Georgiana Constantinescu, MD, University of Medicine and Pharmacy Gr. T. Popa Iasi, Iasi, Romania; Ioana Armasu, MD, University of Medicine and Pharmacy Gr T. Popa, Iasi, Romania; Mariana Cabac, MD, University of Medicine and Pharmacy Grigore T. Popa, Iasi, Iasi, Romania; Cristina Preda, MD, University of Medicine and Pharmacy "Gr. T. Popa", iasi, Romania; Elena Braha, MD, University of Medicine and Pharmacy Gr T Popa, Iasi, Romania; Anda Esanu, MD, University of Medicine and Pharmacy Gr. T. Popa, Iasi, Iasi, Romania; Carmen Vulpoi, Professor, University of Medicine and Pharmacy "Gr. T. Popa", Iasi, Iasi, Romania

Objectives: Fetal alcohol spectrum disorders describe a range of marked by impaired neurological and physical development, secondary to fetal alcohol exposure. Fetal Alcohol Syndrome (FAS) represents the most commonly recognized part of the spectrum with neurological and functional deficits. It associates characteristic clinical features such as smooth philtrum, thin upper lip, low nasal bridge, epicanthal folds, short nose and micrognathia, as well as intellectual impairment.  Growth delay secondary to growth hormone deficiency (GHD) represents one aspect.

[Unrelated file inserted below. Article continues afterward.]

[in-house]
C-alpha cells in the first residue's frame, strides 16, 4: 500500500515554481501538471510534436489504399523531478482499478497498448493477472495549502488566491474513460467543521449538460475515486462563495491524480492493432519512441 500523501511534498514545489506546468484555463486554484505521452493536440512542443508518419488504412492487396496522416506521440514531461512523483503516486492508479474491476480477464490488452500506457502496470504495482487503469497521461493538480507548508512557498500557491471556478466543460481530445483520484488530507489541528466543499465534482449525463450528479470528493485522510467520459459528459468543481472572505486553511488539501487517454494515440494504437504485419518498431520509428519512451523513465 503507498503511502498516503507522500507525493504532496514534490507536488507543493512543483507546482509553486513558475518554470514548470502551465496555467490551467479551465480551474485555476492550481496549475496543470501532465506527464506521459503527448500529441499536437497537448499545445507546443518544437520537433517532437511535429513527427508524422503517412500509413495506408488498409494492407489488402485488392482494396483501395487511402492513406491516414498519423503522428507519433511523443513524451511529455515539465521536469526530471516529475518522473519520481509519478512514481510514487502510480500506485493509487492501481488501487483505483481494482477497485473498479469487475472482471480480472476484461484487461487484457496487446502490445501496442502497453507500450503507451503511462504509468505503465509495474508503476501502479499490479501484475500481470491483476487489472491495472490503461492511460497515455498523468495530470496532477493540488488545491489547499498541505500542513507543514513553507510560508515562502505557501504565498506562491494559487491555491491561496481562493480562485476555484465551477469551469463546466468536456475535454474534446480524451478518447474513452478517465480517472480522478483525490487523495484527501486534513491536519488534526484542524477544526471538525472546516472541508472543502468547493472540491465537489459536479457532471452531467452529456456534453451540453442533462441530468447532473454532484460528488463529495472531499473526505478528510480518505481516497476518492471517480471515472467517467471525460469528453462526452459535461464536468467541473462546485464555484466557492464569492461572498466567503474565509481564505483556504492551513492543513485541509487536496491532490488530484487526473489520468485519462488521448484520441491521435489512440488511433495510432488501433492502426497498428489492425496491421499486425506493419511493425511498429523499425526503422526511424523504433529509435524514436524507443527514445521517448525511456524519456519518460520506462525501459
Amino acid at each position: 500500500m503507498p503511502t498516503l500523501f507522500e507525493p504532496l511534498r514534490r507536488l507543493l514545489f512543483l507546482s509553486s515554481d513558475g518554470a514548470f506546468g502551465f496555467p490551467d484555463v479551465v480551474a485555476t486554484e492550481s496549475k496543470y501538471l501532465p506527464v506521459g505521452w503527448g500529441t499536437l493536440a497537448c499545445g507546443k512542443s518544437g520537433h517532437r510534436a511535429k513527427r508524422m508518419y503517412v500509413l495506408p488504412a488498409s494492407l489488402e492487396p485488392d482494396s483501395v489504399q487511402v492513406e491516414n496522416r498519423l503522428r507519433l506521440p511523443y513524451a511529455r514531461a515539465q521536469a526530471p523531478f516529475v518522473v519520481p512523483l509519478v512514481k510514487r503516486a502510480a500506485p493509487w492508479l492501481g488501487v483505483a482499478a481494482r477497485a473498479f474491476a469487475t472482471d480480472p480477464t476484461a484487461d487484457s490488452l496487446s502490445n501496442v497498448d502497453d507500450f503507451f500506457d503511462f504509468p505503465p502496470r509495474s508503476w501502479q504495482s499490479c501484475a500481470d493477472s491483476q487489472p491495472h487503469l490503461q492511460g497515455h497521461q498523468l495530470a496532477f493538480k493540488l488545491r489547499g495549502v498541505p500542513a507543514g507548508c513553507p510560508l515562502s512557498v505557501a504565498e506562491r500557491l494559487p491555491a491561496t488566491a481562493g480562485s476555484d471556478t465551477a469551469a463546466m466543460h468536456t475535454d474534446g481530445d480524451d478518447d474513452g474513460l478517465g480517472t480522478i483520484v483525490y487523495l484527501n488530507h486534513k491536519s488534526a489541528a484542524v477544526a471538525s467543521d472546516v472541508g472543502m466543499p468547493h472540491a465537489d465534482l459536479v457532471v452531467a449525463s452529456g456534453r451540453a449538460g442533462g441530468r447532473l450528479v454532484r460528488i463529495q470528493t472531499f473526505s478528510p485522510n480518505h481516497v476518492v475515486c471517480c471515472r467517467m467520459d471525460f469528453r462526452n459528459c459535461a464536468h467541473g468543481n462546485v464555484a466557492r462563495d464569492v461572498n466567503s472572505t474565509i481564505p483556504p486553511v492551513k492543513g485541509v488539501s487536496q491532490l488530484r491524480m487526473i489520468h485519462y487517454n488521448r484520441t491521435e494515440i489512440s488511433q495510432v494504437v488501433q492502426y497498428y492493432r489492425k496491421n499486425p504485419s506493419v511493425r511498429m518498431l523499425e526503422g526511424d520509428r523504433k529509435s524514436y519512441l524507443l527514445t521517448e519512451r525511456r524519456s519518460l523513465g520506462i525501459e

To evaluate growth pattern in FAS children compared to GH deficient children. We present 5 clinical cases (1 girl and 4 boys- mean height 107.1±19.7cm, mean weight  14kg ± 2.65kg with mean age of 7.64 ±3.18 years) diagnosed with FAS  by suggestive phenotype in association with growth hormone deficiency (GHD) treated with rhGH. 

Methods: They were evaluated at initiation and 12 months after GH treatment. The clinical (height, weight, BMI) and biological response to treatment was compared with age-matched children (3 girls and 11 boys).

Results: GH treatment (mean 0.04 ±0.013 mg/kg/day) was introduced after confirmation of GH deficiency, with low IGF1 levels (mean 75.9 ± SD: 49.6ng/dl) at introduction. Comparisons were made between FAS and 14 sex and aged matched children with short stature in treatment with growth hormone.

There was no difference in growth rate between FAS children and the reference group (t test= 0.793, p=0.439). There was also no difference in growth gain in standard deviations between FAS children and the reference group (t test= 0.202, p=0.843). On the other hand, in order to obtain a growth rate comparable to children with hypopituitarism a higher dose of rhGH was needed (mean 0.040±0.013ui/kgc/day) compared to reference group (mean 0.0322±0.004ui/kg/day).

Conclusions: Fetal alcohol syndrome is a complex, non-curable entity without a specific treatment. Growth deficit represents one aspect of the disease, manageable by growth hormone treatment with similar results to children deficient in GH, without FAS. However, higher rhGH doses might be needed in order to attain the same growth rate and final height.

2896: P1-859